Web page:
How Do Bats Get In Your House?

Posted on October 7, 2021

Have you spotted bats inside your home? Hearing sounds inside the walls? You might be dealing with a bat infestation. While Wildside Wildlife Removal can help take care of your bat problem, it’s important to know how they got inside your home to prevent future infestations.

In this article, we go over some of the most common ways bats end up inside your house, like getting lost on their way from the basement or attic. We also cover how you can secure these entry points against bats coming in.

Bat Problem Basics

If you’re facing a bat problem, two specific species tend to be the culprits: little brown bats and big brown bats.

Little Brown Bats nest in homes and barns in the early months, before retreating to caves during hibernation season. They usually travel in a bat colony, so when they roost, they immediately threaten to infest.

Unfortunately, singular infestations are becoming more common due to White Nose Syndrome. White Nose Syndrome is a fungal infection that has killed millions of little brown bats. As a result, they are classified as an endangered species; if you’re facing an infestation, contact a humane bat removal company to remove bats without harming them.

Big Brown Bats, meanwhile, are not affected by the disease and usually nest alone. Unlike their smaller counterparts, once they find a suitable living space (like your home), they nest year-round. Big Brown Bats are quite sensitive to temperature variations, so their preferred living location is inside walls. Walls maintain a stable temperature quite comfortably, so if you hear strange sounds behind them, it’s time to start searching for signs of infestation.

Signs Of Bat Infestation

Four brown bats hanging from rafters of Burlington attic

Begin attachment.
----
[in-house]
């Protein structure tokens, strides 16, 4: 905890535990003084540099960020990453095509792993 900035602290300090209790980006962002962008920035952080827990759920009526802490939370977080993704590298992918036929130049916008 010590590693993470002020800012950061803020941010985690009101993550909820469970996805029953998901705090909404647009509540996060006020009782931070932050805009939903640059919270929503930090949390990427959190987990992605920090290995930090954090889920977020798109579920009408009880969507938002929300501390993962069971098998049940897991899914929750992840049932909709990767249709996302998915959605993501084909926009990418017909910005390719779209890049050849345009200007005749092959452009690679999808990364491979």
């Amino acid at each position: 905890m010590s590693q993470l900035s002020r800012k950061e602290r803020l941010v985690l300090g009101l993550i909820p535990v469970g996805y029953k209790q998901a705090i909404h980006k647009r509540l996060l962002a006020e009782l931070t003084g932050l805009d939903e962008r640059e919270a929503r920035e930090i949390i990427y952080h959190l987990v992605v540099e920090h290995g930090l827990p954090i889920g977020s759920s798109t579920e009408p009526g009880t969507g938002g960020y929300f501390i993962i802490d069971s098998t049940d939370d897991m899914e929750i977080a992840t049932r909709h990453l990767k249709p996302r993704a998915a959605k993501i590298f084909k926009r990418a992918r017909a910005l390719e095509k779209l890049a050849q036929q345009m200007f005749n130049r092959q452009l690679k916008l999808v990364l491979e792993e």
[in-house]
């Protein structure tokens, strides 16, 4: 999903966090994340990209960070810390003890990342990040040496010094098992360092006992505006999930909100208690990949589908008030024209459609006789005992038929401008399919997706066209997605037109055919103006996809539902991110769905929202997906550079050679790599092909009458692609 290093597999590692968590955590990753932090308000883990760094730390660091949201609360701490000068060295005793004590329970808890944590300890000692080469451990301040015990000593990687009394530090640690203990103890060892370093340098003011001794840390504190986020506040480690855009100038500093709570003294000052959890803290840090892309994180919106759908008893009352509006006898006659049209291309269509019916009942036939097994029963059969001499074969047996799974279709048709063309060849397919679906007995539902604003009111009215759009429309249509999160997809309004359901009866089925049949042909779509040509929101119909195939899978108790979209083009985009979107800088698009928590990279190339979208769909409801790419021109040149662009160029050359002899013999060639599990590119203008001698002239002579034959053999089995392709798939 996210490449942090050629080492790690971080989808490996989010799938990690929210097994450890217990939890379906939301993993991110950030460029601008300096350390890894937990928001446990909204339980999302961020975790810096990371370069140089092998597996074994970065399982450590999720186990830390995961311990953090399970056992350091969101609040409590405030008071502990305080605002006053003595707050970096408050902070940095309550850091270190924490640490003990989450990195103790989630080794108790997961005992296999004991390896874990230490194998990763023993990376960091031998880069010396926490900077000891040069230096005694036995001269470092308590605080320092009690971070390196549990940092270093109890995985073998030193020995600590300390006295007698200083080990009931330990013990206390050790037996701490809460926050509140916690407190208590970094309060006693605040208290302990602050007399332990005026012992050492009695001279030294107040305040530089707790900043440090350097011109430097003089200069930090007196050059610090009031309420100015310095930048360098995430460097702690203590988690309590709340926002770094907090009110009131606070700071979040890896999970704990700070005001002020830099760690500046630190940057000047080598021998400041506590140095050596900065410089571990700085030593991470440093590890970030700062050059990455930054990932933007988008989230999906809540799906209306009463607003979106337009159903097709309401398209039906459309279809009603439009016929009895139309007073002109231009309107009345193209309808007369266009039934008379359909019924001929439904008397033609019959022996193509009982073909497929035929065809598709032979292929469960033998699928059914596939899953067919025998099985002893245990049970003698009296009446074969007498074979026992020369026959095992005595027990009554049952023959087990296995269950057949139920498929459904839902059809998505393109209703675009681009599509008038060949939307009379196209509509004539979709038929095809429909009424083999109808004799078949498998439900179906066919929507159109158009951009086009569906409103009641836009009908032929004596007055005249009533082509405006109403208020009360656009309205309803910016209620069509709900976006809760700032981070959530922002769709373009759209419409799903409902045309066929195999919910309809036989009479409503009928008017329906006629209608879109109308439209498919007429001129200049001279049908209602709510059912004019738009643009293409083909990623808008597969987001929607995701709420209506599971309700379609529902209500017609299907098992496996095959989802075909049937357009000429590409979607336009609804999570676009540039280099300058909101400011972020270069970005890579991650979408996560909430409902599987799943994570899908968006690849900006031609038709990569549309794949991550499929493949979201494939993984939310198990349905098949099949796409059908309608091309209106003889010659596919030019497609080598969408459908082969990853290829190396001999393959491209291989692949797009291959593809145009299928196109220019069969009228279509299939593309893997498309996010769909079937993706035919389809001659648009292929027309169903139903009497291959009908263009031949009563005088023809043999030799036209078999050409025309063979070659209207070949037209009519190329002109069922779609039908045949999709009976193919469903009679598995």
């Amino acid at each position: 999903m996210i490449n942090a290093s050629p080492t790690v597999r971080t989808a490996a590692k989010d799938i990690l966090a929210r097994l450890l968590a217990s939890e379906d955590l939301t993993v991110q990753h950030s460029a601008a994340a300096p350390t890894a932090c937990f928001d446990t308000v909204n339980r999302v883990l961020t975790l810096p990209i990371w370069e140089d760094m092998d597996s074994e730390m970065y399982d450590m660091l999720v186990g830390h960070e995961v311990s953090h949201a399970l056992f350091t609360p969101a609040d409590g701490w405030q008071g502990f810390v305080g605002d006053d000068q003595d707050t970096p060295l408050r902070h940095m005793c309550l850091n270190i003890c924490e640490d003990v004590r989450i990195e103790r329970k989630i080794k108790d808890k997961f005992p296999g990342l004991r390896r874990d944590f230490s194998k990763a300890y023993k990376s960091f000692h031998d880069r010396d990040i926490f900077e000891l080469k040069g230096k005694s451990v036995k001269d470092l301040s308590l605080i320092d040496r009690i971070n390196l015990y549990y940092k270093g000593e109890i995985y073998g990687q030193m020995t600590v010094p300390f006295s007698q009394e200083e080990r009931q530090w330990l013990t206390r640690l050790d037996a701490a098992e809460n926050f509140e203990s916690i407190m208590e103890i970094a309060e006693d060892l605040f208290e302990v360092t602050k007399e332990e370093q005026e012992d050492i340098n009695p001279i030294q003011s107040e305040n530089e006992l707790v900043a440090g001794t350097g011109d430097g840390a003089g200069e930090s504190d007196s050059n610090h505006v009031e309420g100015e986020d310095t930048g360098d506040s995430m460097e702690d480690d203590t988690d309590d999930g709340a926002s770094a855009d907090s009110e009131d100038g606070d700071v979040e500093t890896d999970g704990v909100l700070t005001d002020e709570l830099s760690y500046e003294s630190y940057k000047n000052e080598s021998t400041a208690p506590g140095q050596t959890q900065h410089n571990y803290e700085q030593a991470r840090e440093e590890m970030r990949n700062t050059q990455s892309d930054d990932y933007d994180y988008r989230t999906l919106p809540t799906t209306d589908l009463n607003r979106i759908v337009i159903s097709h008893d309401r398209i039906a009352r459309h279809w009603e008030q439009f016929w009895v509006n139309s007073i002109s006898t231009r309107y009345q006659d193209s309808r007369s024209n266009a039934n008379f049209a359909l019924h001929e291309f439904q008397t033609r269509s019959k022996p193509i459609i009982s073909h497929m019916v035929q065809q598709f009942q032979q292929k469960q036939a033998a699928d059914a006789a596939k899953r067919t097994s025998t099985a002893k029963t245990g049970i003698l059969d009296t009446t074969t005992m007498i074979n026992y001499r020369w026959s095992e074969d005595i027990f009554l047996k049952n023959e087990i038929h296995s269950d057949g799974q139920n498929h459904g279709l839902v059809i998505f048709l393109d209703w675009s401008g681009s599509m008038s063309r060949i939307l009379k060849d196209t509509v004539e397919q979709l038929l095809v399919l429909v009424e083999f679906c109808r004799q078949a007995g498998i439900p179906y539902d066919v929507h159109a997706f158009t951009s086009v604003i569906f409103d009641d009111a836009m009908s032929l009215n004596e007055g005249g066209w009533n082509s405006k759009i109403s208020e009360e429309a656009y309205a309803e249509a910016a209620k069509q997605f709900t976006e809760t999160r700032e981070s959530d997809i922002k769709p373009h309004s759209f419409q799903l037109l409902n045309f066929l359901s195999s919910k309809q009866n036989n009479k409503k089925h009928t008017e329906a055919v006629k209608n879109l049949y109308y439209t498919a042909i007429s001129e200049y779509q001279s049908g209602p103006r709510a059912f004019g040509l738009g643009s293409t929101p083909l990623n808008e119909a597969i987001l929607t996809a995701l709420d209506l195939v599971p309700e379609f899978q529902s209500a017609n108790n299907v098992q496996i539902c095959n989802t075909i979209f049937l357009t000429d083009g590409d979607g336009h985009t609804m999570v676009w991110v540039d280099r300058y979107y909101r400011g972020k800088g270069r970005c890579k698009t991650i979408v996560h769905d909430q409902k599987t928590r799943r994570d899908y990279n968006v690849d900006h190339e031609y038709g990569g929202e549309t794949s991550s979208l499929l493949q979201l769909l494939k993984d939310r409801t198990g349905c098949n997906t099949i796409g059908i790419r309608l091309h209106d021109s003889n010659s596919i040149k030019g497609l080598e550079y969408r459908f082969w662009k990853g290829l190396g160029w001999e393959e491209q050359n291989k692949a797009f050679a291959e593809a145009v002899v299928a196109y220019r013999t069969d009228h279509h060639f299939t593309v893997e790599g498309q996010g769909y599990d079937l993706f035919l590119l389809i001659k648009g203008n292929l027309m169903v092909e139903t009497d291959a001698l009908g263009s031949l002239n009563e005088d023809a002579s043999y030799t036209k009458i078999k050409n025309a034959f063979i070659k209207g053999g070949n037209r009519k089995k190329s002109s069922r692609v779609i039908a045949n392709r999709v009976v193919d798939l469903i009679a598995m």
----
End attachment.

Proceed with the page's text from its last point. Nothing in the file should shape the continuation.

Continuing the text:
Mice and raccoons that have snuck into your home make a lot of noise – and bats are no exclusion! When bats fly outside, they are typically very quiet. But, in a room or your home, the noise can sound louder. It is also possible that bats could be flying into the walls or other objects in your attic or worse – a bat could be trapped in a wall of your home.

Bats are nocturnal creatures, meaning they are only active at dawn and dusk. But, if your attic is closed off from the rest of your home and there are no windows, it is possible that a bat stuck in your house could be active during the day as well as at night. Keep an ear out for any noises from your attic!

You Are Finding Bat Guano (Bat Droppings)

If you come home to a single bat flying around your living room, this isn’t necessarily a sign of infestation. It may have flown in through an open door or window while searching for tasty bugs. At the same time, it’s always worthwhile to give your home a once-over.

Inspect Your Attic & Walls

Many bats find homes in rural attics or barns during the summer months, in search of a suitable temperature for raising young. They generally reside in two locations: attic eaves and rafters, or behind walls where all the pipes have left gaps. These are the best places to start looking for bats, but they’re very easy to miss, even with a thorough search.

Search For Bat Droppings

The best way to spot an infestation is by looking for bat guano. Bat guano looks like little dark pellets, resembling mouse droppings. If you spot built-up piles on your window sills, or under your attic rafters, you’re likely facing an infestation.
Three bats flying around dusty basement in Burlington home

Bats Flying Inside

Bats living in your home use their senses to hunt and follow air currents to fly outside. However, cool air flowing from living areas may confuse them (young bats and baby bats especially), and they can get lost inside your house. If bats are showing up inside your living quarters for extended periods of time, you’re probably facing an infestation.

How To Bat Proof Your Home

Bats tend to get into your house through small gaps since they can squeeze through an entry point as small as 3/8 of an inch. Common bat entry points include a cracked mortar joint, insecure air ducts or vent covers, loose chimney caps, gaps in rotting siding, and slightly open windows. You can prevent bats from roosting by filling these gaps with caulk or PVC, or by placing a tight net behind their main location of entry.

Another option is to set up a bat box in your local area. Bats love dark spaces at stable temperatures; bat boxes can provide a safe environment at a comfortable temperature, which will attract bats away from your house.

If you are facing an infestation, make sure all bats have left before sealing any gaps. Make it easier for them to get outside by dimming your attic lights, and by leaving an open window near their living area. Remember to never touch bats or bat droppings with your bare hands; even brief contact with bats poses a slight chance of catching nasty diseases.